Nautilus Insurance Company v. S&A Pizza, Inc. et al

Filing 54

ORDER granting in part and denying in part S&A Pizza, Inc. and Jeffrey Rumaner's 45 Motion to Dismiss for Failure to State a Claim and for Lack of Subject Matter Jurisdiction: (1) the motion to dismiss is granted as to the Crossclaim seeking contribution, and (2) the motion is otherwise denied. Signed on 7/29/2022 by District Judge Roseann Ketchmark. (Skelton, Sara)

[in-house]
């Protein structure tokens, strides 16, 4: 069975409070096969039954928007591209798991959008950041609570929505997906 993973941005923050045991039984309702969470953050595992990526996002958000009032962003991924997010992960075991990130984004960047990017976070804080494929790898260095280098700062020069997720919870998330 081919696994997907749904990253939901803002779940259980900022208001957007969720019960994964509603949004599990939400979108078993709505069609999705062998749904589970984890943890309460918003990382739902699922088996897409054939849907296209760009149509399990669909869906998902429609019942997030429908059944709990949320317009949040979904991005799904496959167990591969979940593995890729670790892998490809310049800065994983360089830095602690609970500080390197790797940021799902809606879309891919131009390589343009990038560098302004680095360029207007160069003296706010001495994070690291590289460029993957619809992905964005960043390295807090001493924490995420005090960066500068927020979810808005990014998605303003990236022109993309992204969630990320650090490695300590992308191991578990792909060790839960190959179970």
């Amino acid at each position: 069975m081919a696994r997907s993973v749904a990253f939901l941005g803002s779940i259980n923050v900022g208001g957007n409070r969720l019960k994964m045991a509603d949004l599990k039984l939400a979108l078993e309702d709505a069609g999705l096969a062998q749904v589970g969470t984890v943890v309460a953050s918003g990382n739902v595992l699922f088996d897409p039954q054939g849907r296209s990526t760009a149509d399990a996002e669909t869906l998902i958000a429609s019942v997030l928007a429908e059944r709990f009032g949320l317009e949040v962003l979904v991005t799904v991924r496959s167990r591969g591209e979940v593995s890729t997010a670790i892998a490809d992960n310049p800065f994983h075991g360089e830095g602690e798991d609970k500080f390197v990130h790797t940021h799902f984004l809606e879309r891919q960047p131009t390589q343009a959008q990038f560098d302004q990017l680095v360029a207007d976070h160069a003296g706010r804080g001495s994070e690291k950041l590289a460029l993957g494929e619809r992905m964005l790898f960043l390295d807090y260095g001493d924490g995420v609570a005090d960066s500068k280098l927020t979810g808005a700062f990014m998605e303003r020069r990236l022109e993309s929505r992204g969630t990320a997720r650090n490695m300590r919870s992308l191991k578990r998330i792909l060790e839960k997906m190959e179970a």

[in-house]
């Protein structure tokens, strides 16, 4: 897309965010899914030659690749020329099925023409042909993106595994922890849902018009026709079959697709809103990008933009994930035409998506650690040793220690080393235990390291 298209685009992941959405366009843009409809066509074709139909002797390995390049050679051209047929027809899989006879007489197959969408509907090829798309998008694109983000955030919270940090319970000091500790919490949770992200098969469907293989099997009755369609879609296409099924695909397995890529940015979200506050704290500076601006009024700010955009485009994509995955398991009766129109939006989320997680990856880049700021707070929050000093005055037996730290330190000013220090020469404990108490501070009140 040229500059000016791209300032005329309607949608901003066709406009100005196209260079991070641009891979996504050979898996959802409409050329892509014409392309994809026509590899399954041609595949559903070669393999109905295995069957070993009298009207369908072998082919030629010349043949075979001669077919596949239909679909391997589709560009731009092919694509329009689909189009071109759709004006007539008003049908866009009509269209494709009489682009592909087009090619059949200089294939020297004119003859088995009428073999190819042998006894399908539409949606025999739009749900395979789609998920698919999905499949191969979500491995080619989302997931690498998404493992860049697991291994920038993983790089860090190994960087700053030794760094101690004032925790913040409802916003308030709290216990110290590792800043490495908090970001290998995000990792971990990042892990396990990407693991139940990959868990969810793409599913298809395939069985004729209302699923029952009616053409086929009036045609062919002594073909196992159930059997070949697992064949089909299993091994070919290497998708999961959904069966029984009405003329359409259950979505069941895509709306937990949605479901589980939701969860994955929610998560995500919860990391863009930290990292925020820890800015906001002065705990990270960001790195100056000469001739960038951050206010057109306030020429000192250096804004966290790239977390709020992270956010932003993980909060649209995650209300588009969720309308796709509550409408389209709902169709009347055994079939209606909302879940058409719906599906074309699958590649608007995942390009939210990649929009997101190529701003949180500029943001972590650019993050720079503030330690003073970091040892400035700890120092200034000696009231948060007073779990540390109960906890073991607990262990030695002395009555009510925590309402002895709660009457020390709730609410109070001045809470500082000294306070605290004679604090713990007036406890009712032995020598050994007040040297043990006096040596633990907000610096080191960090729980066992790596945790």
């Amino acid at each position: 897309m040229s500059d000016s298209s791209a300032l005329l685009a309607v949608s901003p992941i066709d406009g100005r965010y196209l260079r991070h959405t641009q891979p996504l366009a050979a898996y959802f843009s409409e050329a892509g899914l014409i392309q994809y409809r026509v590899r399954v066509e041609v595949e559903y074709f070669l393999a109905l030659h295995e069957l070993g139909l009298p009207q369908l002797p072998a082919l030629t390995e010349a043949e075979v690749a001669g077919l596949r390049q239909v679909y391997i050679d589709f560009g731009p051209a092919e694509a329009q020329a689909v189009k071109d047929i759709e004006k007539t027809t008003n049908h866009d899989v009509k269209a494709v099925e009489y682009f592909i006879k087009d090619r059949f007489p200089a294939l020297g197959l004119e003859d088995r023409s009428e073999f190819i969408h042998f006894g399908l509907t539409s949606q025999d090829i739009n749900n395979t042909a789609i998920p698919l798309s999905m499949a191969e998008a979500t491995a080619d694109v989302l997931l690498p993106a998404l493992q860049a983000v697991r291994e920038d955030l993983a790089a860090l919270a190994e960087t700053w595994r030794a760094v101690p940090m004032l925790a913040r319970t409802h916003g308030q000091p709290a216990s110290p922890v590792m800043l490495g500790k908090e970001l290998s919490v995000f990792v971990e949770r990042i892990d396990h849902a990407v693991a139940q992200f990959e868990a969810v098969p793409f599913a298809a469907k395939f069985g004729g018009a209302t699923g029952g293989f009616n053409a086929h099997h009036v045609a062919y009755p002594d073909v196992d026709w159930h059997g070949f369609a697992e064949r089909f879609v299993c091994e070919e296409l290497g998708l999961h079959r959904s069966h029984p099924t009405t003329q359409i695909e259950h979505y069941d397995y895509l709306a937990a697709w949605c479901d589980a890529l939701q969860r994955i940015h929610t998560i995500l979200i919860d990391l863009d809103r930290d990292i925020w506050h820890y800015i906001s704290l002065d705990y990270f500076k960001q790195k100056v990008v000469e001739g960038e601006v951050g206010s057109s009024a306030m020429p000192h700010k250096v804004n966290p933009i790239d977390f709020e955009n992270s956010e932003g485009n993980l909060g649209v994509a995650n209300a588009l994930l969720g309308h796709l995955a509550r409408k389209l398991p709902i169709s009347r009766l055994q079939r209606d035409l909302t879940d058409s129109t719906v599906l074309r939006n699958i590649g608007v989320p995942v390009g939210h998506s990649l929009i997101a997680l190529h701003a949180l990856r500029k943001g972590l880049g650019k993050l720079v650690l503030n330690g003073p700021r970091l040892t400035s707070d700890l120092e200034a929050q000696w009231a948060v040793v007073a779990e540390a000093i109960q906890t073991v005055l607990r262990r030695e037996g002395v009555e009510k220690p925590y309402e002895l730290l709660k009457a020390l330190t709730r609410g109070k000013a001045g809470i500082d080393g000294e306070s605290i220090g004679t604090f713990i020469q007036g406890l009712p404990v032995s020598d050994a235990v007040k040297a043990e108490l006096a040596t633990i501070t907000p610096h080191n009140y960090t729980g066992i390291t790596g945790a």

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IN THE UNITED STATES DISTRICT COURT FOR THE WESTERN DISTRICT OF MISSOURI WESTERN DIVISION NAUTILUS INSURANCE COMPANY, Plaintiff, v. S&A PIZZA, INC., JEFFREY RUMANER, PIPELINE PRODUCTIONS, INC., MICHAEL EDMONDSON, BRETT MOSIMAN, MIDWEST PRODUCTION SERVICES, LLC, PLT, LLC, Defendants. ) ) ) ) ) ) ) ) ) ) ) ) ) Case No. 4:21-00643-CV-RK ORDER Before the court is Crossclaim Defendants S&A Pizza and Jeffrey Rumaner’s motion to dismiss the Crossclaim of Defendants Pipeline Productions, Inc., Michael Edmondson, Brett Mosiman, PLT, LLC, and Midwest Production Services, LLC. (Doc. 45.) The motion is fully briefed. (Docs. 48, 49.) For the reasons set forth below, the motion to dismiss is GRANTED in part and DENIED in part as follows: (1) the motion to dismiss is granted as to the Crossclaim seeking contribution, and (2) the motion is otherwise denied. I. OVERVIEW On April 21, 2008, Michael Edmondson, Pipeline Productions, Inc., and S&A Pizza entered the “Operating Agreement of Crossroads Live, LLC” (“Operating Agreement”). (Doc. 42 at ¶ 14, Doc. 25-1 at 1.) The Operating Agreement provided for the formation of a limited liability company called Crossroads Live, LLC, (“Company”) for the purpose of producing and operating music events in Kansas City. (Doc. 42 at ¶ 15.) The ownership interests of the initial members were as follows: Edmondson 14.3%, Pipeline Productions 34.7%, and S&A Pizza 51%. (Id.) On October 16, 2021, Pipeline Productions, Inc; Michael Edmondson; Brett Mosiman; PLT, LLC; and Midwest Production Services, LLC’s (collectively, the “Pipeline Defendants”) filed an amended complaint (the “Underlying Lawsuit”) against S&A Pizza and Mr. Rumaner (“Crossroads Defendants”), among others in Pipeline Productions, Inc. et al v. S&A Pizza, Inc., Case No. 4:20-cv-00130-RK. (Doc. 42 at ¶ 12.) The Underlying Lawsuit alleges, in relevant part, that Crossroads Defendants conspired to steal the Company’s business, reputation, and assets from its other members (Pipeline Productions and Edmonson) to prop up his own failing business interests. (Id. at ¶ 13.) On April 18, 2022, Nautilus Insurance Company (“Nautilus”) filed an amended complaint in the instant lawsuit against Pipeline Defendants and Crossroads Defendants seeking recission of and restitution for an insurance policy (the “Policy”) Nautilus previously issued to S&A Pizza. (See generally id.) Specifically, Nautilus seeks relief based on alleged material misrepresentations made on August 6, 2019, by S&A Pizza in its Commercial Insurance Application (“Application”). (Id. at ¶¶ 50-58.) Alternatively, the Amended Complaint asks the Court to declare that the Policy does not provide coverage for the claims in the Underlying Lawsuit, and Nautilus has no duty to defend or indemnify Crossroads Defendants in the Underlying Lawsuit under the Policy. (Id. at ¶¶ 59-111.) Finally, also in the alternative, the Amended Complaint seeks a declaration that Nautilus owes no insurance coverage for any punitive damages awarded in the Underlying Lawsuit. (Id. at ¶¶ 112-117.) In the Application, S&A Pizza utilized Class code 90758 to identify S&A Pizza’s business as “mobile concessions”. (Id. at ¶ 44.) The Application further states that S&A Pizza does not own and/or rent any parking facilities, that no social events are sponsored by S&A Pizza, and that S&A Pizza is not actively participating in any joint ventures. (Id. at ¶¶ 45-46.) S&A Pizza also indicated in the Application that it is not a subsidiary of another entity and that it does not have any subsidiaries. (Id. at ¶ 43.) In its Amended Complaint, Nautilus alleges that the aforementioned descriptions were material misrepresentations, and that had Nautilus been aware of the exact nature of S&A Pizza’s business, it would not have issued the Policy and/or would have specifically excluded coverage for such business operations. (Id. at ¶¶ 47-48.) Pipeline Defendants filed their Answer, Affirmative Defenses, and Crossclaim to the Amended Complaint on April 29, 2022. (Doc. 44.) Pipeline Defendants asserted a single crossclaim against Crossroads Defendants for contribution and indemnity (“Crossclaim”). (Doc. 44 at Crossclaim ¶¶ 7-10.) In its Crossclaim, Pipeline Defendants assert that the alleged misrepresentations outlined in the Amended Complaint constitute “misconduct,” as defined in the Operating Agreement between Pipeline Defendants and Crossroads Defendants, and entitles Pipeline Defendants to indemnity and contribution of all liability and attorney’s fees deriving from the Amended Complaint. (Id.) 2 Crossroads Defendants move to dismiss the Crossclaim under Rule 12 of the Federal Rules of Civil Procedure for lack of subject matter jurisdiction and failure to state a claim for contribution and indemnity. II. LEGAL STANDARDS A. Rule 12(b)(1) standard Under Rule 12(b)(1) of the Federal Rules of Civil Procedure, a party may move to dismiss a claim for lack of subject matter jurisdiction. The court must be certain it has subject matter jurisdiction before it proceeds. Ark. Blue Cross & Blue Shield v. Little Rock Cardiology Clinic, P.A., 551 F.3d 812, 816 (8th Cir. 2009). In deciding a Rule 12(b)(1) motion, a district court is required to distinguish between a facial attack and a factual attack. Croyle ex rel. Croyle v. United States, 908 F.3d 377, 380 (8th Cir. 2018). “In a facial challenge to jurisdiction, all of the factual allegations concerning jurisdiction are presumed to be true and the motion is successful if the plaintiff fails to allege an element necessary for subject matter jurisdiction.” Titus v. Sullivan, 4 F.3d 590, 593 (8th Cir. 1993). In a factual attack, the Court “may look outside the pleadings to affidavits or other documents.” Moss v. United States, 895 F.3d 1091, 1097 (8th Cir. 2018). The party invoking federal jurisdiction must prove jurisdictional facts by a preponderance of the evidence. Id. “Because at issue in a factual 12(b)(1) motion is the trial court’s jurisdiction—its very power to hear the case—there is substantial authority that the trial court is free to weigh the evidence and satisfy itself as to the existence of its power to hear the case.” Osborn v. United States, 918 F.2d 724, 730 (8th Cir. 1990). “[No presumption of] truthfulness attaches to plaintiff’s allegations, and the existence of disputed material facts will not preclude the trial court from evaluating for itself the merits of jurisdictional claims.” Titus, 4 F.3d at 593 n.1. Finally, “[i]t is to be presumed that a cause lies outside [of the Court’s] limited jurisdiction, and the burden of establishing the contrary rests upon the party asserting jurisdiction.” Kokkonen v. Guardian Life Ins. Co. of Am., 511 U.S. 375, 377 (1994) (citations omitted). Here, though the parties do not specify the standard under which this motion to dismiss for lack of subject matter jurisdiction is to be analyzed, the motion briefing refers only to materials that are necessarily embraced by the pleadings and exhibits attached to them. Carlsen v. GameStop, Inc., 833 F.3d 903, 908 (8th Cir. 2016). Accordingly, the Court examines its subject matter jurisdiction under the standard used for a facial attack. 3 B. Rule 12(b)(6) standard Under Rule 12(b)(6) of the Federal Rules of Civil Procedure, a party may move to dismiss a complaint for failing to state a claim for relief. In order to avoid dismissal under Rule 12(b)(6), a complaint must allege “enough facts to state a claim to relief that is plausible on its face.” Bell Atl. Corp. v. Twombly, 550 U.S. 544, 547 (2007). The plausibility standard requires a showing of more than just a mere possibility that the relief sought is in fact obtainable. Ashcroft v. Iqbal, 556 U.S. 662, 678 (2009). When reviewing a 12(b)(6) motion to dismiss, the Court is obligated to accept the plaintiff’s specific factual allegations as true but it is not obligated to accept the plaintiff’s legal conclusions. Brown v. Medtronic, Inc., 628 F.3d 451, 459 (8th Cir. 2010). The Court shall not dismiss a complaint simply because it doubts the plaintiff’s ability to prove all necessary factual allegations. Twombly, 550 U.S. at 556. Consequently, a well-pleaded complaint will defeat a motion to dismiss even though recovery seems very unlikely. Id. III. Analysis A. The Court has supplemental subject matter jurisdiction over Pipeline Defendants’ Crossclaim Crossroads Defendants argue that the Court lacks subject matter jurisdiction over Pipeline Defendants’ crossclaim. Specifically, Crossroads Defendants argue that the Crossclaim does not arise from the same transaction or occurrence as the subject matter of the Amended Complaint. It is undisputed that the Court has jurisdiction over the Amended Complaint because the parties involved are of diverse citizenship and the amount in controversy exceeds $75,000. Rule 13(g) of the Federal Rules of Civil Procedure states: A pleading may state as a crossclaim any claim by one party against a compart if the claim arises out of the same transaction or occurrence that is the subject matter of the original action or of a counterclaim, or if the claim related to any property that is the subject matter of the original action. Jurisdiction over crossclaims is governed by 28 U.S.C. § 1367, which provides that federal courts have supplemental jurisdiction over all claims that are so related to the original action that they form part of the same case or controversy. Claims form part of the same case or controversy when they “derive from a common nucleus of operative fact.” ABF Freight Sys., Inc. v. Int’l Brotherhood of Teamsters, 645 F.3d 954, 963 (8th Cir. 2011) “A plaintiff’s claims derive from a common nucleus of operative fact if the claims are such that he would ordinarily be expected to try them all 4 in one judicial proceeding.” One Point Sols., LLC v. Borchert, 486 F.3d 342, 350 (8th Cir. 2007) (quoting United Mine Workers v. Gibbs, 383 U.S. 715, 725 (1966)). The Eighth Circuit has yet to identify a specific standard courts should use to determine whether a crossclaim arises out of the same transaction or occurrence as the subject matter of the original claim. However, to determine whether a counterclaim arise out of the same transaction or occurrence as the initial complaint the Eighth Circuit has articulated four tests. Cochrane v. Iowa Beef Processors, Inc., 596 F.2d 254, 264 (8th Cir. 1979). Specifically, the Eighth Circuit has articulated four specific factors that indicate whether a counterclaim sufficiently arises out of the same transaction or occurrence: (1) Does the counterclaim raise issues of law and fact that are largely the same with the initial claim?; (2) Would res judicata bar a subsequent suit on the counterclaim?; (3) Will substantially the same evidence support or refute the initial claim and counterclaim?; and (4) is there a logical relationship between the initial claim and the counterclaim? Id. If the answer is “yes” to any of these inquiries, the claim and counterclaim arise out of the same transaction or occurrence and supplemental jurisdiction is proper. Pecore v. Jennie-O Turkey Store, Inc., 990 F. Supp. 2d 984, 988 (D. Minn. 2014). Because there is no Eighth-Circuit-prescribed test specific to supplementary jurisdiction over crossclaims, courts in this circuit have employed the Cochrane factors in such analysis. E.g. W. World Ins. Co. v. David Halphin, No. 12-1397-CV-DGK, 2013 WL 3665251, at *1-3 (W.D. Mo. July 12, 2013). Crossroads Defendants argue that the Crossclaim does not bear a significant enough connection to the subject matter of the Amended Complaint to give rise to supplemental subject matter jurisdiction. Their primary arguments are that the Crossclaim and the Amended Complaint do not share overlapping legal and factual issues; that adjudicating the Amended Complaint and the Crossclaim in the same case would cause unnecessary expenses; and that the Amended Complaint focuses on the Policy and the Application, while the Crossclaim focuses on the Operating Agreement. First, the Court finds that the Amended Complaint and the Crossclaim involve overlapping factual issues – specifically, the allegations that S&A Pizza made material misrepresentations in the Application. Pipeline Defendants do not allege that any of the allegations in the Underlying Lawsuit entitle them to indemnity or contribution in the instant case. Rather, Pipeline Defendants’ claim that S&A Pizza’s alleged misrepresentation in the Application, if proven true, would 5 constitute “misconduct” under the terms of the Operating Agreement, and thus they would be entitled to indemnification as to their attorneys’ fees regarding the instant lawsuit. The Amended Complaint and the Crossclaim also have a logical relationship that requires them to be litigated together. The “logical relationship” test “requires a determination of whether the essential facts of the various claims are so logically connected that considerations of judicial economy and fairness dictate that all the issues be resolved in one case.” Blue Dane Simmental Corp. v. Am. Simmental Ass’n, 952 F. Supp. 1399, 1410 (D. Neb. 1997). The Eighth Circuit has found that claims and counterclaims are logically related if they are triggered by the same event. Tullos v. Parks, 915 F.2d 1192, 1196 (8th Cir.1990) (in litigation stemming from a contest for control of a bank holding company and its sole subsidiary bank, the initial suit brought claims based on federal securities laws, then counterclaims were brought for violations of the federal securities laws, as well as claims implicating only state law, and the Eighth Circuit found the counterclaims implicating only state law to be compulsory counterclaims ancillary to the plaintiffs’ federal claims properly giving rise to ancillary jurisdiction). Here, both the Amended Complaint and the Crossclaim arise from the same “triggering event” allegation: that S&A Pizza made a material misrepresentation in the Application. Furthermore, in Pipeline Defendants’ Crossclaim, Pipeline Defendants simply reallege the allegations set forth in the Amended Complaint and assert that the same facts constitute “misconduct” under the terms of the Operating Agreement. Like in Tullos, the claims of the Amended Complaint and Crossclaim were all triggered, to some extent, by the same event: S&A Pizza filling out the Application. 915 F.2d at 1196. In sum, then, the essential facts of the Amended Complaint and the Crossclaim are so logically connected that considerations of judicial economy and fairness dictate that all the issues be resolved in one case. In so ruling, the Court finds Crossroads Defendants’ reliance on Western World Insurance Co. v. David Halpin unavailing. In Western World, the Court found that it lacked subject matter jurisdiction over a crossclaim that did not arise out of the same transaction or occurrence that was the subject matter of the original action. Id. at *2. The initial complaint in Western World sought a declaration from the court that Western World was not obligated under an insurance policy to defend or indemnify the defendant for damages stemming from a fire. Id. Specifically, Western World argued that an exclusion in the insurance policy for roofing operations that involved torching, hot tar, wand, or similar heat processes applied to exclude coverage for the fire that 6 occurred. Id. at *3-4. One of the defendants subsequently filed a crossclaim of negligence against the roof builder. Id. at *1. The crossclaim alleged that the roof builder was negligent and that negligence caused the fire. Id. at *2. The Court found the crossclaim for negligence had no relation to the initial complaint seeking declaratory relief because it would not need to determine whether the roof builder was negligent in its work to decide the declaratory judgment action, which would be based on whether under the insurance policy obligated the plaintiff to defend or indemnify the roof builder under the policy’s exception to coverage in certain circumstances, including where hot tar is used in its roofing work. Id. Here, in contrast, the Amended Complaint and the Crossclaim both involve factual and legal questions deriving from the Application. Unlike in Western World, the Crossclaim here is concerned with the precise factual situation alleged in the initial complaint: that S&A Pizza made a material misrepresentation in the Application. The only allegation that Pipeline Defendants assert beyond what was alleged in the initial complaint is that the allegations set forth in the Amended Complaint constitute “misconduct” under the Operating Agreement. The Court finds the instant case more analogous to Penberthy v. Courtyard Management, No. 16-00412-CV-W-BP, 2017 WL 5068514 (W.D. Mo. July 24, 2017). In Penberthy, the Court exercised supplemental subject matter jurisdiction over a crossclaim for indemnity stemming from an initial complaint seeking damages for negligence. Id. at *1. The initial complaint in Penberthy alleged that the plaintiff fell and was injured because defendant hotel and its subcontractors negligently failed to inspect and maintain a handicap bar. Id. The hotel filed crossclaims for indemnity and contribution based on allegations that the acts of negligence of one of the contractors who built the handicap bar caused the plaintiff’s alleged injuries. Id. The hotel brought this crossclaim based on an agreement it had with the contractor stating, “[the contractor] shall indemnify, defend and hold harmless [the hotel] . . . against all claims, damages, losses and expenses . . . arising out of or resulting from performance of the work.” Id. As in Penberthy, Pipeline Defendants are only bringing their Crossclaim to assert their rights as provided in the Operating Agreement. The Court finds the Crossclaim is logically related to, and arises out of, the same transaction and occurrence that is the subject matter of the Amended Complaint. Therefore, the 7 Cochrane test has been satisfied, and the Court has supplemental subject matter jurisdiction over the Crossclaim. 1 B. The Crossclaim fails to state a claim for contribution In response to the Amended Complaint, Pipeline Defendants filed a crossclaim seeking contribution to the extent they may be held liable for the claims in the Amended Complaint. In their motion to dismiss, Crossroads Defendants argue the Crossclaim fails to state a claim for contribution because Crossroads Defendants and Pipeline Defendants are not jointly liable for Nautilus’ claims in the Amended Complaint. Contribution and indemnity are uniquely different concepts. Safeway Stores, Inc. v. City of Raytown, 633 S.W.2d 727, 729 n. 3 (Mo. 1982). Contribution divides the loss between tortfeasors by commanding each tortfeasor to pay his own proportionate share. Id. “The two primary requisites of the right to contribution are (1) the parting seeking contribution and the party from whom it is being sought share a common liability or burden, and (2) the party seeking contribution has discharged more than his fair share of that common liability or burden.” SSM Health Care St. Louis v. Radiologic Imaging Consultants, LLP, 128 S.W.3d 534, 539 (Mo. Ct. App. 2003). “Common liability exists when two or more actors are liable to an injured party for the same damages, even though their liability may rest on different grounds.” Guillard v. Niagara Mach. & Tool Works, 488 F.2d 20, 22 (8th Cir. 1973). Crossroads Defendants argue that Pipeline Defendants will not incur a common liability for which they could seek contribution because Nautilus only seeks a declaration that the Policy does not obligate Nautilus to defend Crossroads Defendants in the Underlying Lawsuit. In response, Pipeline Defendants admit that the probability of requiring contribution in the Amended Complaint is low but included a contribution claim out of an abundance of caution. The Court finds that Pipeline Defendants have failed to state a claim for contribution. Pipeline Defendants have failed to plead more than a mere possibility that contribution might be obtainable. In its Amended Complaint, Nautilus does not seek monetary relief, nor does it allege any misconduct by Pipeline Defendants. It is therefore apparent that no common liability exists. In so finding, the court also rejects Pipeline Defendants’ conclusory argument, offered without support or citation to authority, that adjudicating both the Amended Complaint and the Crossclaim in the same suit would cause unnecessary expense. 1 8 Because Pipeline Defendants have failed to adequately state a claim for contribution, Crossroads Defendants’ motion to dismiss the contribution claim is granted. C. The Crossclaim states a claim for contractual indemnity. Finally, the Crossroads Defendants argue the Crossclaim fails to state a claim for contractual indemnity because the alleged misrepresentations in the Application as described in the Amended Complaint do not constitute “misconduct” under the terms of the Operating Agreement. Under Section 6.5(A) of the Operating Agreement, indemnity is available if a party engages in “misconduct”, which the Operating Agreement defines as: [A]ny action taken or failure to act on behalf of the Company [if] such action or omission was outside the scope of the Business, an intentional breach of this Agreement, constituted bad faith or wanton or willful misconduct, embezzlement or conversion of Company property, or misrepresentation of the financial condition of the Company. (Doc. 25-1 at 12.) Under Section 6.5(C) the “misconduct” must have caused the liability or costs for which the indemnitee seeks indemnification: Each Member and Successor hereby agrees to indemnify and hold the Company and each other Indemnified Person wholly and completely harmless from any liability, cost, or damage that any such Indemnified Person may incur (including reasonable legal and other expenses incurred in defending against such liability, cost, or damage) resulting from the Misconduct of such Member or Successor. (Id.) Crossroads Defendants’ argument is based on their argument that S&A Pizza did not make the alleged misrepresentations on behalf of the Company. Instead, Crossroads Defendants claim that S&A Pizza filed the Application strictly in the interest of S&A Pizza, which it argues is “outside the scope of the Business,” and results in Crossroads Defendants not being obligated to indemnify Pipeline Defendants under the terms of the Operating Agreement. Alternatively, Crossroads Defendants assert that if the Court determines that Crossroads Defendants engaged in misconduct, that such Misconduct did not cause the liability, damages, or cost for which Pipeline Defendants seek indemnification. Instead, it is Crossroads Defendants’ contention that the fees for which Pipeline Defendants seek indemnification stem solely from Nautilus’s decision to seek declaratory judgment. Indemnity shifts responsibility from one person to another. SSM Health Care St. Louis, 128 S.W.3d at 539. Missouri generally follows the American Rule regarding attorneys’ fees, 9 requiring each party to pay its own attorneys’ fees unless a statute or a contract specifically permit recovery of attorneys’ fees. Monarch Fire Prot. Dist. of St. Louis Cty. v. Freedom Consulting & Auditing Servs., Inc., 644 F.3d 633, 637 (8th Cir. 2011). Crossroads Defendants’ argument that S&A Pizza filed the Application strictly in its own interest and therefore they are not obligated to indemnify Pipeline Defendants under the terms of the Operating Agreement is unpersuasive. At the time when S&A Pizza filed the Application, S&A Pizza owned 51% of the Company. (Doc. 44 at Crossclaim ¶ 5; Doc. 42 at ¶¶ 45, 52.) These allegations are sufficient to support a plausible theory that S&A Pizza pursued insurance coverage because it was in the best interest of the Company, such that it would not fall “outside the scope of the Business” under the Operating Agreement’s definition of misconduct. In other words, because it is alleged that S&A Pizza had considerable stake in the Company when it filed the Application, it is plausible that S&A Pizza did so on behalf of the Company and within the scope of the Business. Crossroads Defendants’ alternative argument that the attorneys’ fees for which Pipeline Defendants seek indemnification stem solely from Nautilus’s decision to seek declaratory judgment is also without merit. Nautilus filed its Amended Complaint based on alleged misrepresentations made by S&A Pizza in the Application, not because of any conduct of Pipeline Defendants. Section 6.5(C) of the Operating Agreement requires each Member to the agreement to indemnify the other Members for any attorneys’ fees that are a result of the Member’s Misconduct. Since the Amended Complaint derives from the alleged misrepresentations made by S&A Pizza, the language in Section 6.5(C) applies in this precise scenario. Therefore, it is the alleged misrepresentations made by S&A Pizza that, if proven true, would constitute misconduct and entitle Pipeline Defendants to indemnification, not the decision by Nautilus to seek declaratory judgment. The Court finds that Pipeline Defendants have plead a plausible claim for indemnification under the terms of the Operating Agreement. Accordingly, Crossroads Defendants’ motion to dismiss the crossclaim for indemnification for failure to state a claim is denied. 10 Conclusion For the reasons above, Crossroads Defendants’ motion to dismiss (Doc. 45) is GRANTED as to Pipeline Defendants’ Crossclaim for contribution and DENIED in all other respects. IT IS SO ORDERED. s/ Roseann A. Ketchmark ROSEANN A. KETCHMARK, JUDGE UNITED STATES DISTRICT COURT DATED: July 29, 2022 11